|Synth Site: Roland: Alpha Juno-2: User reviews Add review|
|Average rating: 4.3 out of 5|
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|EOI a professional user from UK writes:|
This is a nice synth. If you can be bothered to design sounds properly, you can tweak away using just the env, time and brilliance buttons (and alpha dial). Warm pads, warm bass, weird blips, white noise - it's like a Korg poly 800 that was built to last.
One thing else to mention, I know it's not a stage piano, but it has the nicest feeling key action, really solid, a real joy, a feel of quality, not at all plasticky. Really, I can't stress how good it feels. I have had to clean a few of the key contacts, but this was after many years of very heavy smoking and general neglect. The cigarettes may well kill me but the Juno 2 will live long.
It's never been a fashionable synth, well, not ultra-desirable, despite its lovely looks, sounds, and unusually good feel, so you can pick one up for Â£150. A real, original, analogue, polyphonic, full-MIDI synth for about a fifth of the price of its almost totally unprogrammable, massively limited mega-overhyped cousin no. TB-303.
|Rating: 5 out of 5 posted Thursday-Oct-12-2006 at 13:11|
|Robert Weigel a professional user from Bozeman, MT USA writes:|
I just repaired an alpha juno 2 tonight and had a little chance to review the patch set. Nice Cello. Very nice and one of the most playable ever in an analog polysynth that I've heard. The transitions between notes are much less 'clunky' than say a JX series synth. SOmehow the brass sounds are less interesting than most and too tinny or something. But the organs are also top notch. And the piano is interesting as analog piano sounds go. Some cool video game fx from the school of oldness. :-) Overall I like the keyboard more than I recalled. The filters aren't as dynamic as some but do have a nice tonal transition on the resonance...unlike many. Bell sounds can be nice. However the guitar sounds are terrible...sounding like there is some digital overtone going on.
There ya have it. Certainly a great synth for the money if a person has time to alpha dial around to make changes! -Bob
|Rating: 2 out of 5 posted Sunday-Jan-08-2006 at 01:22|
|Matt Burns a professional user from US writes:|
First and foremost I have to say this as a gigging musician...you should need no other synthesizer. I'm not going to explain the VCO's and such seeing as how it's already covered, but I am going to vouch for its near impeccable sound (despite the filters....) I am a vocalist and keyboardist for a Nashville based Prog/Metal band and the Juno is my PERMANENT top rack keyboard. I purchased it for $300 bucks used at an Alabama music store. Upon first dialing up Patch 1-5 I knew this was the lead keyboard of my dreams. It amazes me how something as warm and round as this synth is, can squeeze out such nasty, gritty tones. Dont even get me started on the basses...the Juno kills the Minimoog as far as that goes. Pads...breathtaking(Tweak the brilliance with the alpha dial for pads that seem to live on their own.) Despite what some others tell you, BUY THE MEMORY CARTRIDGE!! There is no way I could hold less than 128 of my own patches, and I believe anyone will feel the same upon hearing it. Now the bad part..NO REVERB? This isnt a tremendous setback for me(I run it through a Holy Grail Reverb petal) but it does lose points for inconvenience. Also, I wish there was more variety in the ability of the expression petal. Once again, no biggie. So, as I part, I strongly recommend this fantastic, great sounding, easy to use synth to anyone.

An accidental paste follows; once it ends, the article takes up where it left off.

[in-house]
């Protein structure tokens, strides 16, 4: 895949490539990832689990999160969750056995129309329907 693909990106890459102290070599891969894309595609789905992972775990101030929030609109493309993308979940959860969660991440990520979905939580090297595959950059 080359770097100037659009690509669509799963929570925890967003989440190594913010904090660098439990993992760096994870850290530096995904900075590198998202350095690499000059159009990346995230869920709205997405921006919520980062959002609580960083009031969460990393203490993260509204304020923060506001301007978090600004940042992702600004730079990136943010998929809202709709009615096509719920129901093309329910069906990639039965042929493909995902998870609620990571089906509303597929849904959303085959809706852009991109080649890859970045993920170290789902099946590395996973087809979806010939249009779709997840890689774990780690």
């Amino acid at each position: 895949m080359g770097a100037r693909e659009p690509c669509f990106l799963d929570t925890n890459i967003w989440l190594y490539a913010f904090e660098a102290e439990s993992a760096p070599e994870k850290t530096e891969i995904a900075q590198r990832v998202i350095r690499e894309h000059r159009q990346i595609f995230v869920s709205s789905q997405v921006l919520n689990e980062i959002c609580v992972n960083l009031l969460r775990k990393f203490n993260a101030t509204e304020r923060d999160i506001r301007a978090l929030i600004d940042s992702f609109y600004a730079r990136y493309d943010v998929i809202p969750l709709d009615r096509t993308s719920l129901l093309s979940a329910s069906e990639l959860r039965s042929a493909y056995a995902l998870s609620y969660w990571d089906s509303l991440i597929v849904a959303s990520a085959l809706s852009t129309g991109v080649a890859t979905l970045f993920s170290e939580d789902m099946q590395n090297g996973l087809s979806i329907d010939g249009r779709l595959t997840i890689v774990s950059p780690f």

P.S if you are in the Nashville area, check the clubs to see me and my band, Cloud Forest, ripping on the Juno Alpha 2.
|Rating: 5 out of 5 posted Monday-Jun-13-2005 at 02:21|
|Fábio lucio a hobbyist user from Brazil writes:|
I have a damaged juno-2 and I trying to fix it.
I looking for the original juno-2 eprom code.
Somebody knows as I can get it?
|Rating: 0 out of 5 posted Tuesday-Dec-21-2004 at 14:22|
|Lupercal a hobbyist user from Tasmania writes:|
Great value analog hybrid. You really want a PG300 controller with it, unless you were raised on post DX7 synths and thinkt eh Alpha Dial is actually convenient (I suppose it could be worse). Best for lush, dark pads and general electronic mayhem. Presets are mostly foregettable. More of a tweaker's synth for sure. Wish it had some effects other than the chorus.
Just a note on the key repairs instructions by Mark below. You don't need to take all the springs off unless you want to do a major service on all the contacts. Just take off the springs attached to the keys that are playing up. Alpha Junos are notorios for B and C keys going off at full velocity or not going off at all, and I fixed all three of my dud keys by just removing them singly (though you may have to remove the ones either side, especially if you want to get at a black key.)
Mark says don't bother unscrewing the screws around the MIDI ports. DEFINATELY don't do this, and similarly leave the screws intact around the memory cartridge slot - otherwise you'll have an annoying time fiddling around trying to align these parts back up with their screw holes (you've got enough screws to worry about already).
The aftertouch cable at the left, I found easier to detach from the circuit board rather than the keyboard end. The other two KB cables I unplugged from the synth. Here's where they plug into the board. The aftertouch cable plugs in between these two. I'd already unplugged it.
This is the 'plastic thing' he referred to on the underside of the keyboard, which you have to lift up. You can just lift it enough to jiggle the keys out, but if it comes completely loose it seems to have some adhesive on the back and sits back down again when you've finished.
|Rating: 4 out of 5 posted Monday-Jun-21-2004 at 07:12|
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